(Note: This article was originally published in October 2013, but was inadvertently left out of this blog.)
For years I have avoided Duxbury’s North Hill Marsh because on my first visit, more than a decade ago, I got lost.
When visiting a conservation area that is new to you, it is always wise to consult a map, and even wiser still to bring a map along. I did that on my second visit to North Hill Marsh, and I enjoyed the walk immensely. Even after 90 minutes I found there was plenty more to explore, so I will definitely be going back.
Located on Mayflower Street, the North Hill Marsh Wildlife Sanctuary is managed by both Mass Audubon and Duxbury Conservation. The town owns 823 acres of pine/oak woods and wetlands, while Audubon oversees another 30 acres of upland, plus 90 acres of reservoir and marsh. Together they provide an ideal location for walking, birding and wildlife observation.
A map of the property is available online. Its sidebars offer a quick history of the land, as well as an overview of the wildlife present there.
I learned from the map that the reservoir at the center of North Hill Sanctuary – as well as the freshwater marsh that surrounds it – was created centuries ago, when the town’s early European inhabitants dammed a brook to power a sawmill and provide water to farms nearby. In the 1920s, ownership transferred to a group of sportsmen, who used the area for duck hunting. A second dam, constructed in 1940 as part of a cranberry growing operation, raised the water level in the pond even more. Mass Audubon now maintains the property as wildlife habitat, thus dead trees are left standing (or lying down, as the case may be), to encourage waterfowl to feed and breed. You might see osprey at North Hill Marsh, as well as great blue heron, black-crowned night heron, great horned owl, red-tailed hawks, and any number of geese and ducks.
The shallow edges of the pond are an ideal location for spotting salamanders, frogs, and turtles, and in the warmer months, there are plenty of dragonflies and damselflies. The small mammals so common to our region – squirrels, chipmunks, mice, raccoons, opossums — are joined at North Hill by water-loving muskrats, mink, otters, plus coyote and deer, although many of these you are unlikely to spot in broad daylight.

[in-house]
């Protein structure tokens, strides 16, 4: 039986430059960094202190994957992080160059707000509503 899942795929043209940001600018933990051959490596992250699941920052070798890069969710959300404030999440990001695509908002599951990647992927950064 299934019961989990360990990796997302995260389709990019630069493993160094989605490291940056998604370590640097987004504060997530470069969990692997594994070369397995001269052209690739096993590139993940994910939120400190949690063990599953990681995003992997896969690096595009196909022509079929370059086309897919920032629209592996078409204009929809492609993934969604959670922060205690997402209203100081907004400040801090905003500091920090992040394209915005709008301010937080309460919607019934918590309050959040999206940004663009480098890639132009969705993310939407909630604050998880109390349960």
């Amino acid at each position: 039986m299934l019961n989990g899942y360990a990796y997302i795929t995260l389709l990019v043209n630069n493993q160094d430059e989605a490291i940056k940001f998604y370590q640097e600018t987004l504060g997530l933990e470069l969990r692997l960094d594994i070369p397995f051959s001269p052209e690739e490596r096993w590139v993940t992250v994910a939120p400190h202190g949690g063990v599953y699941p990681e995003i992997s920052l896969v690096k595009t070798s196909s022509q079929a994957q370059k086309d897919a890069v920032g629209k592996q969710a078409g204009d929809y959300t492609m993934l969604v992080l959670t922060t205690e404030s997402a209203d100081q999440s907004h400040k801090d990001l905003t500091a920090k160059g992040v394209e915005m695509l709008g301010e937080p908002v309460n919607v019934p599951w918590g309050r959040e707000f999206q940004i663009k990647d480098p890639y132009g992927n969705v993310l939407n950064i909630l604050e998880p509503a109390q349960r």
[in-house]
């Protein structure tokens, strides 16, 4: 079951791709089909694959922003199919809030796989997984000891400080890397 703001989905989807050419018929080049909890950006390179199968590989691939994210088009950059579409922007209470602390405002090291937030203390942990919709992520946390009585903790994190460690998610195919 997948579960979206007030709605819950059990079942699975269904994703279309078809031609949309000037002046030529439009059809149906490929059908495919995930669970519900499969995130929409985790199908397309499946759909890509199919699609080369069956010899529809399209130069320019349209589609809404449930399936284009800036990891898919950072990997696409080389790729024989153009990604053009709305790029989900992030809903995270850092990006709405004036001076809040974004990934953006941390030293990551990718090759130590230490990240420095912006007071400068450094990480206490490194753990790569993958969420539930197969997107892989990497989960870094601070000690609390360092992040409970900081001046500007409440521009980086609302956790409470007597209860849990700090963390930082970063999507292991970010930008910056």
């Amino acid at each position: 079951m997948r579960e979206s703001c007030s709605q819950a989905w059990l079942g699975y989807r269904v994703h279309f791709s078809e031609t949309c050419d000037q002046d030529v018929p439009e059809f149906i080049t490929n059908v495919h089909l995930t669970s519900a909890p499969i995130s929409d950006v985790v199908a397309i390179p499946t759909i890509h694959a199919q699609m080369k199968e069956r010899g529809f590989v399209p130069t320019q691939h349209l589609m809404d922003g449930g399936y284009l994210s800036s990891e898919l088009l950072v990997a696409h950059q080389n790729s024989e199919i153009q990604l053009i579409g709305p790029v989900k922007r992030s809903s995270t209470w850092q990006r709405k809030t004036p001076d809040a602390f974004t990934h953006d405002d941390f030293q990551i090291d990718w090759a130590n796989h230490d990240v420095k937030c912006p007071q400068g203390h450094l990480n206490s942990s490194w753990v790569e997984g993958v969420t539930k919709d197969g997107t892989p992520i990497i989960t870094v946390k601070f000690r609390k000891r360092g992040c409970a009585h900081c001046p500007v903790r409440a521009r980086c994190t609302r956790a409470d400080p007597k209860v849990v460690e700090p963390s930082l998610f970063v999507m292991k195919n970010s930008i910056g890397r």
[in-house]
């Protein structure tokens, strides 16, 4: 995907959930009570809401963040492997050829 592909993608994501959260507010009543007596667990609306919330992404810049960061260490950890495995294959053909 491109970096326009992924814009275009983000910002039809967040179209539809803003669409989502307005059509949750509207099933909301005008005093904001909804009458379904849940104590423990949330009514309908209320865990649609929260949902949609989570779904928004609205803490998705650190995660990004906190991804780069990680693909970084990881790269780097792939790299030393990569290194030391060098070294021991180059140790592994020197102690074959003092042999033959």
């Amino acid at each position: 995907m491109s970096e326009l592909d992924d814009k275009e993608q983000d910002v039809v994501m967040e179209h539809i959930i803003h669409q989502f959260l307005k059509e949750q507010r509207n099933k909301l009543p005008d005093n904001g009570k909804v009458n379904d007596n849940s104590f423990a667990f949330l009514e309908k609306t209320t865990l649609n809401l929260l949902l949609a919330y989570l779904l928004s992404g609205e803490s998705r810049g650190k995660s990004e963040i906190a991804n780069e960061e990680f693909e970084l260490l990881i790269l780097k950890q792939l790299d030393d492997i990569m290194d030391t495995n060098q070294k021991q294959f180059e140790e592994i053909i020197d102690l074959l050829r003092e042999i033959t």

A well-marked Loop Trail extends all the way around the pond, closely hugging the shoreline in many places. Portions are flat, but some of the trail involves elevation, so it can be a satisfying hike for those hoping to get the heart pumping. There is also a shorter loop through the woods, plus a path than runs more or less parallel to Mayflower Street, through the Frederick B. Knapp Town Forest, which is comprised primarily of tall pines. Additional spur trails connect the property to West Street and Tremont. Visiting the Waiting Hill Preserve, in the northern quadrant of the property, involves a climb to the top of the town’s second-largest hill, which stands at 140 feet above sea level. Alas, trees obscure what otherwise would be a broad view of Duxbury Bay.
North Hill Marsh welcomes visitors daily from dawn to dusk. Boating, fishing, hunting and trapping are not permitted, nor are motorized vehicles. Dogs must be kept under control at all times.
Follow this link for a map and property guide.
by Kezia Bacon
Kezia Bacon’s articles appear courtesy of the North and South Rivers Watershed Association, a local non-profit organization devoted to the preservation, restoration, maintenance and conservation of the North and South Rivers and their watershed. For membership information and a copy of their latest newsletter, contact NSRWA at (781) 659-8168 or visit www.nsrwa.org. To browse 15 years of Nature (Human and Otherwise) columns, visit http://keziabaconbernstein.blogspot.com